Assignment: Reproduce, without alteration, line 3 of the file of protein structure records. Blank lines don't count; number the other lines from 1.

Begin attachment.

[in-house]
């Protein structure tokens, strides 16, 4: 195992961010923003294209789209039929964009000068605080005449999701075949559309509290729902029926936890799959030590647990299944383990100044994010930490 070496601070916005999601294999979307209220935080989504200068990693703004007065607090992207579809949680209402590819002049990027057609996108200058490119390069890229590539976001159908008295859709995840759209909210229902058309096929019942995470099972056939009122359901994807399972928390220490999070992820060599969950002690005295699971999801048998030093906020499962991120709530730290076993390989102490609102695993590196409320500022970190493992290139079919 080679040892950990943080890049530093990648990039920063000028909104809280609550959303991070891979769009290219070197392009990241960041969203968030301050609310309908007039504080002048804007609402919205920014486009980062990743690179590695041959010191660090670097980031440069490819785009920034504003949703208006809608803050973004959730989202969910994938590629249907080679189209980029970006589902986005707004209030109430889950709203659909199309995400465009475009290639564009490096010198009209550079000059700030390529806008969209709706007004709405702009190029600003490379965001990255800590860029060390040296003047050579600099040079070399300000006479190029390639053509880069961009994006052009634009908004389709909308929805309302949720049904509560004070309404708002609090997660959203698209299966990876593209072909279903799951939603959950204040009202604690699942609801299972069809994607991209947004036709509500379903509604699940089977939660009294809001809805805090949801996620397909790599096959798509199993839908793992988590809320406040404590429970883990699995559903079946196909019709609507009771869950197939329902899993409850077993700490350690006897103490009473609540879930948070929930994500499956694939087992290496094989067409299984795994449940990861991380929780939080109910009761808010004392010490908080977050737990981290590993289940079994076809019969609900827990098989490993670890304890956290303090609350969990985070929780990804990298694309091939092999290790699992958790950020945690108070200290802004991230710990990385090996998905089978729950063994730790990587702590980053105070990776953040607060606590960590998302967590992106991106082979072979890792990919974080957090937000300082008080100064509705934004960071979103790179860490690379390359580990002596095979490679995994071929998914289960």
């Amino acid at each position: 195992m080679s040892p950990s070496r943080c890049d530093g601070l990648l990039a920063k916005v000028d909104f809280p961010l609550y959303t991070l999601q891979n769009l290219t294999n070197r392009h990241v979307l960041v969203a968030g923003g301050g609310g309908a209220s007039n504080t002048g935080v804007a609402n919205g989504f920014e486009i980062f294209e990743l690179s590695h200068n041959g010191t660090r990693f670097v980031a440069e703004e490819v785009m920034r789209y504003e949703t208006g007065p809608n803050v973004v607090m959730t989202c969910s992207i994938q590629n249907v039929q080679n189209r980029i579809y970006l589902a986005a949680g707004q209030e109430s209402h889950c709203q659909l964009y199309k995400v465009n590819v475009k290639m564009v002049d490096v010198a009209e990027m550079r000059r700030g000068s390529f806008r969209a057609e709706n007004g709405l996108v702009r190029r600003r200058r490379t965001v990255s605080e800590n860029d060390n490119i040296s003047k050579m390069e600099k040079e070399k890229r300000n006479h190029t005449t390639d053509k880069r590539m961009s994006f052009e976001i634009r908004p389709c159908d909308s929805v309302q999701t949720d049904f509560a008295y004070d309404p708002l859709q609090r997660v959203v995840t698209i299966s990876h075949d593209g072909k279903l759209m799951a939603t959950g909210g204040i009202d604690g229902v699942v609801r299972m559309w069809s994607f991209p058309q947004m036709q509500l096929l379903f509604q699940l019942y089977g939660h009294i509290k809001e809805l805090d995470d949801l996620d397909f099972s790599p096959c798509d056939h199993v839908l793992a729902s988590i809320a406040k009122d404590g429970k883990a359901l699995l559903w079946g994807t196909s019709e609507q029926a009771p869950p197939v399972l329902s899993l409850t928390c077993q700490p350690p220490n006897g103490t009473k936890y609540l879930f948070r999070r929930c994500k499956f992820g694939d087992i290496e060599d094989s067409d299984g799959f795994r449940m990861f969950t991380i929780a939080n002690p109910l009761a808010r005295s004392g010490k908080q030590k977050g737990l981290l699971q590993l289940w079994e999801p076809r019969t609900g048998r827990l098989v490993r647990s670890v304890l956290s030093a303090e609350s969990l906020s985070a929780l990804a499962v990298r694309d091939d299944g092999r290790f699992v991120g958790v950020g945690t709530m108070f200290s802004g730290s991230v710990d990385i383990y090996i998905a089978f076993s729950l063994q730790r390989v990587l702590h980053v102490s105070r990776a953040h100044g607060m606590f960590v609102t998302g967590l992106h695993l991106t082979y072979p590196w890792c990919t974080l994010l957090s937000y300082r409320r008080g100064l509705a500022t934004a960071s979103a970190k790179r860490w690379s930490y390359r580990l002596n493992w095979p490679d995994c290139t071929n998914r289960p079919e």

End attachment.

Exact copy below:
């Amino acid at each position: 195992m080679s040892p950990s070496r943080c890049d530093g601070l990648l990039a920063k916005v000028d909104f809280p961010l609550y959303t991070l999601q891979n769009l290219t294999n070197r392009h990241v979307l960041v969203a968030g923003g301050g609310g309908a209220s007039n504080t002048g935080v804007a609402n919205g989504f920014e486009i980062f294209e990743l690179s590695h200068n041959g010191t660090r990693f670097v980031a440069e703004e490819v785009m920034r789209y504003e949703t208006g007065p809608n803050v973004v607090m959730t989202c969910s992207i994938q590629n249907v039929q080679n189209r980029i579809y970006l589902a986005a949680g707004q209030e109430s209402h889950c709203q659909l964009y199309k995400v465009n590819v475009k290639m564009v002049d490096v010198a009209e990027m550079r000059r700030g000068s390529f806008r969209a057609e709706n007004g709405l996108v702009r190029r600003r200058r490379t965001v990255s605080e800590n860029d060390n490119i040296s003047k050579m390069e600099k040079e070399k890229r300000n006479h190029t005449t390639d053509k880069r590539m961009s994006f052009e976001i634009r908004p389709c159908d909308s929805v309302q999701t949720d049904f509560a008295y004070d309404p708002l859709q609090r997660v959203v995840t698209i299966s990876h075949d593209g072909k279903l759209m799951a939603t959950g909210g204040i009202d604690g229902v699942v609801r299972m559309w069809s994607f991209p058309q947004m036709q509500l096929l379903f509604q699940l019942y089977g939660h009294i509290k809001e809805l805090d995470d949801l996620d397909f099972s790599p096959c798509d056939h199993v839908l793992a729902s988590i809320a406040k009122d404590g429970k883990a359901l699995l559903w079946g994807t196909s019709e609507q029926a009771p869950p197939v399972l329902s899993l409850t928390c077993q700490p350690p220490n006897g103490t009473k936890y609540l879930f948070r999070r929930c994500k499956f992820g694939d087992i290496e060599d094989s067409d299984g799959f795994r449940m990861f969950t991380i929780a939080n002690p109910l009761a808010r005295s004392g010490k908080q030590k977050g737990l981290l699971q590993l289940w079994e999801p076809r019969t609900g048998r827990l098989v490993r647990s670890v304890l956290s030093a303090e609350s969990l906020s985070a929780l990804a499962v990298r694309d091939d299944g092999r290790f699992v991120g958790v950020g945690t709530m108070f200290s802004g730290s991230v710990d990385i383990y090996i998905a089978f076993s729950l063994q730790r390989v990587l702590h980053v102490s105070r990776a953040h100044g607060m606590f960590v609102t998302g967590l992106h695993l991106t082979y072979p590196w890792c990919t974080l994010l957090s937000y300082r409320r008080g100064l509705a500022t934004a960071s979103a970190k790179r860490w690379s930490y390359r580990l002596n493992w095979p490679d995994c290139t071929n998914r289960p079919e």